Who are you really aiming at with the campaign? What strategy is in place to hit them?
There are three levels we operate on. First, and the smallest in scale, is to empower the models. We portray them in a way reserved for professional advertising photography, showing them at their best. It’s an image that can motivate you and give a powerful message to your community. Second goal, on a slightly larger scale, is to raise money for the foundation. And on the massive scale we want to hack the media business model and use marketers’ advertising displays to prove the point of Rak’n'Roll foundation - that cancer is not a death sentence, and you can enjoy your life despite it. It’s a message of hope for cancer patients, their families and society in general.
Will Photos For Life continue evolving?
We are constantly adding new photos. What we love about this platform most is that it can be continued for years, and photos already in the base won’t age that quickly. Photographers from all over the world want to do photo shoots for us, so we are sure that we will upload plenty of new material in the coming months.
We are also working on selling the photos to socially responsible corporate clients. One great recent example is Ikea, which used our photos in their stores as a part of room decorations. Being shown in a picture frame in the epitome of normality - one couldn’t come up with a better example of social acceptance. The other example is Men’s Health Magazine who bought a photo of one of our models. It’s fantastic that a magazine which sets the standard in staying fit and sexy is not afraid to promote people struggling with cancer!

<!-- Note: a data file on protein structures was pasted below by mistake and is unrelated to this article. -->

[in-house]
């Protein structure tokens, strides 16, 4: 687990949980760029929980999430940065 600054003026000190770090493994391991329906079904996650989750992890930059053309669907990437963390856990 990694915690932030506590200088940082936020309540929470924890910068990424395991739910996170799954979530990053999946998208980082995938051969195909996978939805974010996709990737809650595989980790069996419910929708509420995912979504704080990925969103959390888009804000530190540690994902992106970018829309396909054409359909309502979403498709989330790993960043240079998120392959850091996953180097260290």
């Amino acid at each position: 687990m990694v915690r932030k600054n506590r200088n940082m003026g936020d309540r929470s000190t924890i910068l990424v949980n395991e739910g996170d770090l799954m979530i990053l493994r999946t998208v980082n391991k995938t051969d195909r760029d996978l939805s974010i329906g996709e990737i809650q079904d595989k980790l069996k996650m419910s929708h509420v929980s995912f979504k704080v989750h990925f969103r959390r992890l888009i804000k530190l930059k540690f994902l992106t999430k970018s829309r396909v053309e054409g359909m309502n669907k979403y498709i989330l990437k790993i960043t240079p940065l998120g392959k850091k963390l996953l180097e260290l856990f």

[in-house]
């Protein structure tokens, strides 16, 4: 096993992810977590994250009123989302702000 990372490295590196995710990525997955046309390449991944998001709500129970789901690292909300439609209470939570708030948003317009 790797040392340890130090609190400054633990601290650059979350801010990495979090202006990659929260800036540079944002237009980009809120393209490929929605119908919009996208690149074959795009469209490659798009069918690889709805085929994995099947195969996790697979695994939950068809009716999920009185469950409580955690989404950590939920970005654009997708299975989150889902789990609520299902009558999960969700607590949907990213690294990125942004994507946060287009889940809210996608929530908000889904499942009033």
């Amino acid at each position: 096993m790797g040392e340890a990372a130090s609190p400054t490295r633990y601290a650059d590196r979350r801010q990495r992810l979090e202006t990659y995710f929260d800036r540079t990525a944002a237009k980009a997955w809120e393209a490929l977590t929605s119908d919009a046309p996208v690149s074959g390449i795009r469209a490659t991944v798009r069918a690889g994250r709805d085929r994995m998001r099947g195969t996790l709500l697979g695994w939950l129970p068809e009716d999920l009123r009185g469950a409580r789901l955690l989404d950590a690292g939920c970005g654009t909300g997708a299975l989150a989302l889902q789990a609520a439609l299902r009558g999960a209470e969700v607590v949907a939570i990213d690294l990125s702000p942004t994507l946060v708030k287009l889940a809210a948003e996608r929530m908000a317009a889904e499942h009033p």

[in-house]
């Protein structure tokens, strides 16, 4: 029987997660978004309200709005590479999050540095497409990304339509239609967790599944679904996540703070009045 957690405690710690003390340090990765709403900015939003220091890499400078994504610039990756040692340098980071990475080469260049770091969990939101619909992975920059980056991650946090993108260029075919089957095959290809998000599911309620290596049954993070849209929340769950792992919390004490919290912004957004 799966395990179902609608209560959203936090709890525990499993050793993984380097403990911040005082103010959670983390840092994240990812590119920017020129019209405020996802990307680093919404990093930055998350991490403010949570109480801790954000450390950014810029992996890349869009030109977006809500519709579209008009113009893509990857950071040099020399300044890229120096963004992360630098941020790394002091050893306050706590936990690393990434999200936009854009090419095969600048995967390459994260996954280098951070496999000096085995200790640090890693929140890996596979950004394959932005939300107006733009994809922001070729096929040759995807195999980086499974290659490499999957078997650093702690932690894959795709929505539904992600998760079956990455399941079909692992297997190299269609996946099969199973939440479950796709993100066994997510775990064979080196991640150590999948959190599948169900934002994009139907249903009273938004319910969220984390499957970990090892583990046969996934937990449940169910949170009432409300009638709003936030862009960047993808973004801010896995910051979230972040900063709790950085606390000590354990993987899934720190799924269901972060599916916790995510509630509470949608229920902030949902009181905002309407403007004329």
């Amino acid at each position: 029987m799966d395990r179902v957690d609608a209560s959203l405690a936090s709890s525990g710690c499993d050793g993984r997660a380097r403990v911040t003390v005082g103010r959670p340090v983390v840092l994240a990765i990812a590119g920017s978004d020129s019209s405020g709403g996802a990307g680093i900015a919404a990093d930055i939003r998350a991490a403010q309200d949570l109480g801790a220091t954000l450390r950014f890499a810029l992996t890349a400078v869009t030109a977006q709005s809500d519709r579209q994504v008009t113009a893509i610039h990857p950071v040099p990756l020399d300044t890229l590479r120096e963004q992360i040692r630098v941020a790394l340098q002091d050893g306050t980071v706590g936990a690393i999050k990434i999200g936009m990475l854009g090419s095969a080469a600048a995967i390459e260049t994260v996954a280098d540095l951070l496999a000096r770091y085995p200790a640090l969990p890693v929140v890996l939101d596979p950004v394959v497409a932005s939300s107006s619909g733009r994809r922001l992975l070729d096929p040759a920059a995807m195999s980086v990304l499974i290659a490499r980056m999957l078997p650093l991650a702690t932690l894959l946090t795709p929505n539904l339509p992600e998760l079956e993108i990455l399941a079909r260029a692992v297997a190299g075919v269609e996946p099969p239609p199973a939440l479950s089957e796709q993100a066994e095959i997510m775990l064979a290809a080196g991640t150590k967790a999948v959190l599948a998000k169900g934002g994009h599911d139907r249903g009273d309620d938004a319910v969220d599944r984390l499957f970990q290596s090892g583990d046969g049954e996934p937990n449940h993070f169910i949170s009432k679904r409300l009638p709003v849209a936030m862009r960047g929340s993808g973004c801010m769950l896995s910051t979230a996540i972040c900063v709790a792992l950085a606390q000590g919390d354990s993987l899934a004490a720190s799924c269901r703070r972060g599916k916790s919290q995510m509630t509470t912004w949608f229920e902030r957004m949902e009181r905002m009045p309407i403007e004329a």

What were the trickiest components and how did you overcome them?
Working in advertising is like doing scientific research while riding a rollercoaster. You start a new project on a topic that you know virtually nothing about, you have to pack a lot of obscure data into an exciting conclusion and try to work out processes no one in the agency has ever done before while riding down at a speed of 150mph. That’s why we started our careers in advertising in the first place.
Creating a photo stock from scratch with a completely new business model and payment system can sometimes be challenging. Fortunately, our friends at ShootMe did a wonderful job during the photo sessions. Rak’n’Roll foundation gave us a a powerful strategy and helped contacting the models. They were fantastic, inspiring and professional. Isobar Poland is one of the most innovative agencies in the world so we were covered in the field of technology and development. And the most important factor - our creative director Maciej Nowicki saw the potential of Photos for Life from the very beginning and encouraged us to make it even bigger.
There are so many people who made this possible. Thank you.
Categories: Charity, Corporate, Social and PSAsIsobar UK, Mon, 22 Dec 2014 11:41:24 GMT